Teaching contains inevitable transitions. Students pass through our lives, as I supposed we are sometimes but a fleeting part of theirs. I may hope that they have positive memories of their time with me, but I do not control that. Nor do I have sufficient time to thank them for the positive contributions they have made to my life. I am inevitably affected by every student who passes through my classroom, however briefly. I regularly wonder what I could have done to be more effective for these young people, and am delighted when I learn of their subsequent successes. At times they may drive me nuts, but I am nevertheless the richer and the wiser for having known them.

I will try to see each on graduation day, to thank them for being part of my life this year and is some cases over several years. For now let me end this the only way I know how:

TO: Latoya, Keenan, Lina, Sarah, Chloe, Brandon, John, Alex, Rino, Jessie, Ibrahim, Melissa, Cathryn, Amanda, Lindsay, Kesha -

thank your for sharing your lives with me this year. I am honored to have been a part of your learning. You taught me, and I love you all.


Mr. B

Sunday, May 13, 2007

Accountability for Failing Businessmen and Politicians

Our business and government leaders, always at the ready to devise more and more rigorous accountability schemes for those without power, remain immune from the same kind of accountability that they would impose on school children and their teachers. In the meantime, an intellectual and emotional rigor mortis has set in at these schools that businessmen and politicians would, otherwise, make accountable, as joy and trust have evaporated at the same rate that threats and policing have moved into the classrooms.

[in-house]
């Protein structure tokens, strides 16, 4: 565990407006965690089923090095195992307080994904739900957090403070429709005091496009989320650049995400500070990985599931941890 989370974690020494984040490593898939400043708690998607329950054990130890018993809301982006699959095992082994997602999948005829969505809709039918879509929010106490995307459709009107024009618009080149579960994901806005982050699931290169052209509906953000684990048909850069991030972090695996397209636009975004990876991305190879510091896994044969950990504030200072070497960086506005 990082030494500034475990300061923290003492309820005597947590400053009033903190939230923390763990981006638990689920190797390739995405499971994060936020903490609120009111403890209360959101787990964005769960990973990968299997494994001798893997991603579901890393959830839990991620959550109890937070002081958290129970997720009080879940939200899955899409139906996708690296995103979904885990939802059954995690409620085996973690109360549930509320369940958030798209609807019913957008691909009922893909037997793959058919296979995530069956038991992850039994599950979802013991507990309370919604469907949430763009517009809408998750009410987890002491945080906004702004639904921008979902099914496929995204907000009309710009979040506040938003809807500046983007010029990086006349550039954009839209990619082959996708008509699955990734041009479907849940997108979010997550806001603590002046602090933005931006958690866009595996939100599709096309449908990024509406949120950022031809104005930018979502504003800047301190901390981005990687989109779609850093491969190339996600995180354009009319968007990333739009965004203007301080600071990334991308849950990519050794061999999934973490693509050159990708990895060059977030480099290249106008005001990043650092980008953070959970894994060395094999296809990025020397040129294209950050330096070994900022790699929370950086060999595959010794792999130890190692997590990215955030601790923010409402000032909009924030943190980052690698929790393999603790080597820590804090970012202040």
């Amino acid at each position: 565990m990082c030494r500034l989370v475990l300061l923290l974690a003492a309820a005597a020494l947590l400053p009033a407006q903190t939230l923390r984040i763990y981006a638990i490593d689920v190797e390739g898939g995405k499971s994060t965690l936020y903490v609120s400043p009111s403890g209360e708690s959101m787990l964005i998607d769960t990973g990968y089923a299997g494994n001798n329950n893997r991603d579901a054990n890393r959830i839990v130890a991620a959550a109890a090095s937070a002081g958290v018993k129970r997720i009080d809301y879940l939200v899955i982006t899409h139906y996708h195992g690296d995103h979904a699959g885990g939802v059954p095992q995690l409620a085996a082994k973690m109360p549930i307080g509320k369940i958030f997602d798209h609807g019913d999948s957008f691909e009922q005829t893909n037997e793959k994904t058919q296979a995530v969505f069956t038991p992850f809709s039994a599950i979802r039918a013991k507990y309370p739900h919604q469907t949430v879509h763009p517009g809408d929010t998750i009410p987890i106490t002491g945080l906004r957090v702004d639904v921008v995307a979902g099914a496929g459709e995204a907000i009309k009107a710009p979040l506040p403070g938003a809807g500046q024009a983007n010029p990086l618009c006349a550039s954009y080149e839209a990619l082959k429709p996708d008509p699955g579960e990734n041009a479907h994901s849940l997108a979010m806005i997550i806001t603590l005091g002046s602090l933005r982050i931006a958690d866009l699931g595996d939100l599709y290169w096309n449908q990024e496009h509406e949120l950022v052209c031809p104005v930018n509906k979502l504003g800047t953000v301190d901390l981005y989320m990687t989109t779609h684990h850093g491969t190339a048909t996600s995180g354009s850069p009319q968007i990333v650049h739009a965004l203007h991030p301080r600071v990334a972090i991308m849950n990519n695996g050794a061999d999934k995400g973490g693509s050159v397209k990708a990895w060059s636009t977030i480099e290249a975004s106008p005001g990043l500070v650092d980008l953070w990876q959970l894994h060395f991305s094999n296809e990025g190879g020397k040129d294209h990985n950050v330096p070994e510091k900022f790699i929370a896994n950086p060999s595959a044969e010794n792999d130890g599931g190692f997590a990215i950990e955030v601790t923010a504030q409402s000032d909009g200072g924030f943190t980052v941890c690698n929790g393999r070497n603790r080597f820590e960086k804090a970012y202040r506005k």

Isn't it time to devise an accountability system for our own policymakers and employers and accountability experts, the same leaders who ignore the real elephants in their own living rooms as they bash about in pursuit of one they have not yet found? Is it really the fault, for instance, of the American school, first grader or college senior, that more and more of our jobs are exported to overseas markets, or that obesity is an epidemic, or that our country is the lead contributor in the world to global warming?

Here are some benchmarks for the education reformers to meet before they are given any further privileges to continue muckiing around in human affairs for which their own education and experience offer them zero qualifications. By 2014:
  • all American citizens will have health insurance coverage that offers equal coverage and facilities for mental and physical health;
  • the federal government will have devised a menu of school integration plans from which school systems across America will choose in order to live up the Supreme Court decision of 53 years ago which declared that separate schools are inherently unequal;
  • American business and government will deliver to the American people a practical plan for full employment in jobs that offer livable wages;
  • All families in America will be offered affordable and quality child care whose cost will be based on income;
  • A minimum wage, workmen's compensation, and social security withholding will be provided to all workers, both citizens and immigrants. Businesses that do not comply will be forced to close until they do comply.
  • State governments and the federal government will devise a funding structure for public schools that is not dependent upon property taxes.